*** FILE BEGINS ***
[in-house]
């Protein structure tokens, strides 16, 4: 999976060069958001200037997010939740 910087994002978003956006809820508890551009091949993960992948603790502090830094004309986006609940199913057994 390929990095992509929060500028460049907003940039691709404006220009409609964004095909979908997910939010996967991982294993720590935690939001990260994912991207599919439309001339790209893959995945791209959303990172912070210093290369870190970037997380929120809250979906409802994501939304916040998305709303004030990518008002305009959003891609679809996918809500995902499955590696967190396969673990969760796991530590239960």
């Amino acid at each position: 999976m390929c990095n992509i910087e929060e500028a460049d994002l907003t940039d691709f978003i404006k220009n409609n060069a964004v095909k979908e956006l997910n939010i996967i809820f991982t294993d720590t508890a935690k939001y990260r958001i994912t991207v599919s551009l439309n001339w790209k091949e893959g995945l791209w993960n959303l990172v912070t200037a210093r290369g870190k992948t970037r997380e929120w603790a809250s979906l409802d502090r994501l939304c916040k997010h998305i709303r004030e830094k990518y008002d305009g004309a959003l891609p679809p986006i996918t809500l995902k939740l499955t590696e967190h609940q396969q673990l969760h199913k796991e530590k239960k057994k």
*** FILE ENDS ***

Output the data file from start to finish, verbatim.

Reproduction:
[in-house]
């Protein structure tokens, strides 16, 4: 999976060069958001200037997010939740 910087994002978003956006809820508890551009091949993960992948603790502090830094004309986006609940199913057994 390929990095992509929060500028460049907003940039691709404006220009409609964004095909979908997910939010996967991982294993720590935690939001990260994912991207599919439309001339790209893959995945791209959303990172912070210093290369870190970037997380929120809250979906409802994501939304916040998305709303004030990518008002305009959003891609679809996918809500995902499955590696967190396969673990969760796991530590239960």
């Amino acid at each position: 999976m390929c990095n992509i910087e929060e500028a460049d994002l907003t940039d691709f978003i404006k220009n409609n060069a964004v095909k979908e956006l997910n939010i996967i809820f991982t294993d720590t508890a935690k939001y990260r958001i994912t991207v599919s551009l439309n001339w790209k091949e893959g995945l791209w993960n959303l990172v912070t200037a210093r290369g870190k992948t970037r997380e929120w603790a809250s979906l409802d502090r994501l939304c916040k997010h998305i709303r004030e830094k990518y008002d305009g004309a959003l891609p679809p986006i996918t809500l995902k939740l499955t590696e967190h609940q396969q673990l969760h199913k796991e530590k239960k057994k």